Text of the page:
Texas Education Commissioner Robert Scott must feel a bit misunderstood. He's getting both praise and heavy criticism for railing about what's gone wrong with standardized testing in Texas public schools.
It's not that he wasn't clear. It's just that some of his words were more memorable than others.
In a span of just five days, Scott spoke out twice, very publicly, about the "perversion" that testing has become. He said many people now see state testing as a symbol of what's wrong with public schools, "the heart of the vampire." Summoning his inner Ike Eisenhower, he said businesses that have sprung up to design, prepare and score tests and provide other services related to them are "not just a cottage industry but a military-industrial complex."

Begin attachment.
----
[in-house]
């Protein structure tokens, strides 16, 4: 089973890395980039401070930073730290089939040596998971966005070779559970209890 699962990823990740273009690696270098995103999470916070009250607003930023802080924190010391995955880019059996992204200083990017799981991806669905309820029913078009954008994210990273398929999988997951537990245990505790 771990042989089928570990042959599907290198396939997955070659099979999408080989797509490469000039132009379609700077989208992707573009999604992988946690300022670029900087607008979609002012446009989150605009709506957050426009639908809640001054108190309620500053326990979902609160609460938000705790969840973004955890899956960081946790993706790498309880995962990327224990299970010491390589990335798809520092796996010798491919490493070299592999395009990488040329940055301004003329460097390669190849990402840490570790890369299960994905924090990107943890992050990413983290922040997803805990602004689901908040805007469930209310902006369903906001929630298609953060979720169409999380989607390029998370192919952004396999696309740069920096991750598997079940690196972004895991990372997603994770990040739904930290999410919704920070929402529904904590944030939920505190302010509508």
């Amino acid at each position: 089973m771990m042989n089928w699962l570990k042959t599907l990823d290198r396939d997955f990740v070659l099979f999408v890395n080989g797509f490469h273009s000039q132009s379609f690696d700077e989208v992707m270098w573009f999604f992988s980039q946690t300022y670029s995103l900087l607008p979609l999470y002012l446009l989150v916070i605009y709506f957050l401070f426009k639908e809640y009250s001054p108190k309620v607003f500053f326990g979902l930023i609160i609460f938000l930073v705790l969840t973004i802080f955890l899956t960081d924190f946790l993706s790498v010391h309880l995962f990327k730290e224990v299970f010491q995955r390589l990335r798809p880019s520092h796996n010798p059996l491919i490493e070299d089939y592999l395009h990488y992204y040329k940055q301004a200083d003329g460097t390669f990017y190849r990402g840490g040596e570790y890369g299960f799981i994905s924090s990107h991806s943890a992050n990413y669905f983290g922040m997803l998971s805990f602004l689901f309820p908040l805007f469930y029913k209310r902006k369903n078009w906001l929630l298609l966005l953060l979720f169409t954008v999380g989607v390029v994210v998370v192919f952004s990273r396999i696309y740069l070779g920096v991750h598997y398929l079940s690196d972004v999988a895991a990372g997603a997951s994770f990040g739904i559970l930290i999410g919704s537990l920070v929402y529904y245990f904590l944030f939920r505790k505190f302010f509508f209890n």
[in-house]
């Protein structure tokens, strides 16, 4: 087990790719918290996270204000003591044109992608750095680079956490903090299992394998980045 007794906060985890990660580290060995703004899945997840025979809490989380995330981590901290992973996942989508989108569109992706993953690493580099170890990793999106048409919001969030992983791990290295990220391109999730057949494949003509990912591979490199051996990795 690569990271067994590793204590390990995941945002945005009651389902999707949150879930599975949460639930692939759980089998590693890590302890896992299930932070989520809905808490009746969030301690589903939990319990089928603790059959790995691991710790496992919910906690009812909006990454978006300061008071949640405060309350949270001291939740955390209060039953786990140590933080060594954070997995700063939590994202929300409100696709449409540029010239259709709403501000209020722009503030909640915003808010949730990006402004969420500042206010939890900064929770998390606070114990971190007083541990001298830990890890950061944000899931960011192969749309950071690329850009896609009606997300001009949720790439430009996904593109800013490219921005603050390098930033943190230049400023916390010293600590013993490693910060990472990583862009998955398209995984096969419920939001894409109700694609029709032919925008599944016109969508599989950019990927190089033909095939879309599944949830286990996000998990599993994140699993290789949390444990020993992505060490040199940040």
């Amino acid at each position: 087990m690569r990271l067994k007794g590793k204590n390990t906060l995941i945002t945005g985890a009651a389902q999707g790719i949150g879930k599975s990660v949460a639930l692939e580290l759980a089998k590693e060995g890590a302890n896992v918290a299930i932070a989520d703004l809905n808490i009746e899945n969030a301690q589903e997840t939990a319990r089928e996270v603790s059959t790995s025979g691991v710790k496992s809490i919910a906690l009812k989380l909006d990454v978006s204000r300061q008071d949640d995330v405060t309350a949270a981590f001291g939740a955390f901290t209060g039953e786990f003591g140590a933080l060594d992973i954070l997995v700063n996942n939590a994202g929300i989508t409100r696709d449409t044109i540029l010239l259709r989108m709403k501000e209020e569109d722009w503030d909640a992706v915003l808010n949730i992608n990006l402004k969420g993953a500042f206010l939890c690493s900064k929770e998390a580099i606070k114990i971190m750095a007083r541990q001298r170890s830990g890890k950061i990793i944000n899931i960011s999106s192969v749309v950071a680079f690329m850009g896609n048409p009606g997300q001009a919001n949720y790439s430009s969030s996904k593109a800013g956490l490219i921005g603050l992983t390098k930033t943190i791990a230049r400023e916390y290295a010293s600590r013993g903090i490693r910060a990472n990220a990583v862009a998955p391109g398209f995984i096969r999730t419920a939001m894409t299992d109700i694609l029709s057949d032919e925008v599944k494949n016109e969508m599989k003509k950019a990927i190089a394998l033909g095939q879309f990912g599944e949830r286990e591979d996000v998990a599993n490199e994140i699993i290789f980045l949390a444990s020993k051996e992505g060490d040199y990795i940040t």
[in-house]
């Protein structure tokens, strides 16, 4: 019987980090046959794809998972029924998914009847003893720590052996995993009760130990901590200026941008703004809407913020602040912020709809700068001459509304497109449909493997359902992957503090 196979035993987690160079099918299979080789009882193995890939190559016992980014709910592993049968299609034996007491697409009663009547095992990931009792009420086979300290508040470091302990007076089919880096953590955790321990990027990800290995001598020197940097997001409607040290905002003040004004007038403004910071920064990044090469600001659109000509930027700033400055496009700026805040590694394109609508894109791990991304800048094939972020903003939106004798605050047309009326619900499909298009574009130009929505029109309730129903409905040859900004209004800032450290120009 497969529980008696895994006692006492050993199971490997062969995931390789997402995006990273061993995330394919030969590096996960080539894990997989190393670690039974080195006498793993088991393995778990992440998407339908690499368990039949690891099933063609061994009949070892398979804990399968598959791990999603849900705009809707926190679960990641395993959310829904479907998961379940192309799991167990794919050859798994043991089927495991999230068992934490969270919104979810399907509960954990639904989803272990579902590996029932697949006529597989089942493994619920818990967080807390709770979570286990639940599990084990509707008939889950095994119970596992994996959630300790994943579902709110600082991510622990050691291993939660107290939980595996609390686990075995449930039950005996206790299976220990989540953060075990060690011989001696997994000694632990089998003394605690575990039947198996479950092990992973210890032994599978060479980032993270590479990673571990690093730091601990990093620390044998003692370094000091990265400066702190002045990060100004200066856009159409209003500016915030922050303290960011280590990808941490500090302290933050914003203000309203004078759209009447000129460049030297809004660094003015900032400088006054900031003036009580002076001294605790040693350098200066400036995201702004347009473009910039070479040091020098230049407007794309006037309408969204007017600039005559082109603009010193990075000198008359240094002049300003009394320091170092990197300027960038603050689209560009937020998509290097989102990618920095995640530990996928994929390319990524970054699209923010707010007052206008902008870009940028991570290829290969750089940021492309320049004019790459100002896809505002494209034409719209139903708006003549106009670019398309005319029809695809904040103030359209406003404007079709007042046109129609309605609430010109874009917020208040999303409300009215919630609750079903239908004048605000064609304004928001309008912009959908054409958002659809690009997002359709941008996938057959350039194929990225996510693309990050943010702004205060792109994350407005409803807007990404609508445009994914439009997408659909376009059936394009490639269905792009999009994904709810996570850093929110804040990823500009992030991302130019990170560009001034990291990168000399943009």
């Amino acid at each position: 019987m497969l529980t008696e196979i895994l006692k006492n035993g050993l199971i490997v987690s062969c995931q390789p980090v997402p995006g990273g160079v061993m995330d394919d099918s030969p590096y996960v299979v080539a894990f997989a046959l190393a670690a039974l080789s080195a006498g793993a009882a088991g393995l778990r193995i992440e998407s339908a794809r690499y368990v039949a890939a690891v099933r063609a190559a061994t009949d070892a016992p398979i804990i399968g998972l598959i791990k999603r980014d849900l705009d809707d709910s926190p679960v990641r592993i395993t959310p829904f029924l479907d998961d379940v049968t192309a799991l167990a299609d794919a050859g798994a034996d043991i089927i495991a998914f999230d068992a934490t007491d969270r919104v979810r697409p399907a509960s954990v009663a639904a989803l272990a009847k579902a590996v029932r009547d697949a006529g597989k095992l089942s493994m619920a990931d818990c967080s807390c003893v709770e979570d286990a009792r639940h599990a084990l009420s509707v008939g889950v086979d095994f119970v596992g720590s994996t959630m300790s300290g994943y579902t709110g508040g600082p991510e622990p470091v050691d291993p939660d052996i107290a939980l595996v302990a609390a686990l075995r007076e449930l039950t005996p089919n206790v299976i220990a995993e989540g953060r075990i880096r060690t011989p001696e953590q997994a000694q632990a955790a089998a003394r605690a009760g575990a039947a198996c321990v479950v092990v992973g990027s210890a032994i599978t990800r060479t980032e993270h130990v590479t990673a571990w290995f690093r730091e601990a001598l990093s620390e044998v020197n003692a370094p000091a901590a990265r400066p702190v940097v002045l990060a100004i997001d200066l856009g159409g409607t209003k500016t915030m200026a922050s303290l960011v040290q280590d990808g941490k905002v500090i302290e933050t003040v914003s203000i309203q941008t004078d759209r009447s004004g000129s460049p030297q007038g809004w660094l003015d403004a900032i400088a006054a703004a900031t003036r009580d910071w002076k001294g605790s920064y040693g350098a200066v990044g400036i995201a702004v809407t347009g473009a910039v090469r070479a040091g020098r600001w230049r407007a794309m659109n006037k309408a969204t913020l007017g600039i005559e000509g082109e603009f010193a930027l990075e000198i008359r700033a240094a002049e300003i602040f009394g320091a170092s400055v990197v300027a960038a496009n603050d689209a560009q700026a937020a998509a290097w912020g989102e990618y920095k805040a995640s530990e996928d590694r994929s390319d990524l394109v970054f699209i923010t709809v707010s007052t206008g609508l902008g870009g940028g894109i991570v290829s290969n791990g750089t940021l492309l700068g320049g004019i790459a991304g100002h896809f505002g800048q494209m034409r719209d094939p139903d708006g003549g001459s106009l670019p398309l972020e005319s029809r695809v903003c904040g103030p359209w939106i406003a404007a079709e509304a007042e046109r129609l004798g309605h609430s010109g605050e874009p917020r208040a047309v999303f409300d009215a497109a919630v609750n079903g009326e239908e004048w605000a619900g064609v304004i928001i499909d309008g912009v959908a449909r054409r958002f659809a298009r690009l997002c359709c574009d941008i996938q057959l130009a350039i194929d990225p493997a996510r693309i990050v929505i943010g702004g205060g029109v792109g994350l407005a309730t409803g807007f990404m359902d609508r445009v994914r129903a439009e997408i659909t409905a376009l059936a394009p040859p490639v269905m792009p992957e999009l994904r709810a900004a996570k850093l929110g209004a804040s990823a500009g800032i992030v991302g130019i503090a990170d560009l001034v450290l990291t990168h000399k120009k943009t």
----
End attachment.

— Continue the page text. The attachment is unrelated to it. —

It's clear that he's seriously unhappy with what standardized testing has become. He got a standing ovation for his thoughts at a meeting of the Texas Association of School Administrators on Tuesday. A few days earlier, he had voiced them at the start of a State Board of Education meeting and received praise from several board members.
But when word of his comments got around, some political heavyweights were not happy. State Sen. Florence Shapiro, R-Plano, the chairwoman of the Senate Education Committee, told the Texas Tribune she was "blown away" because Scott in the past has been a proponent of standardized testing and the public school accountability system.
Shapiro told the Tribune that Scott "owes all of the legislators an explanation of his comments."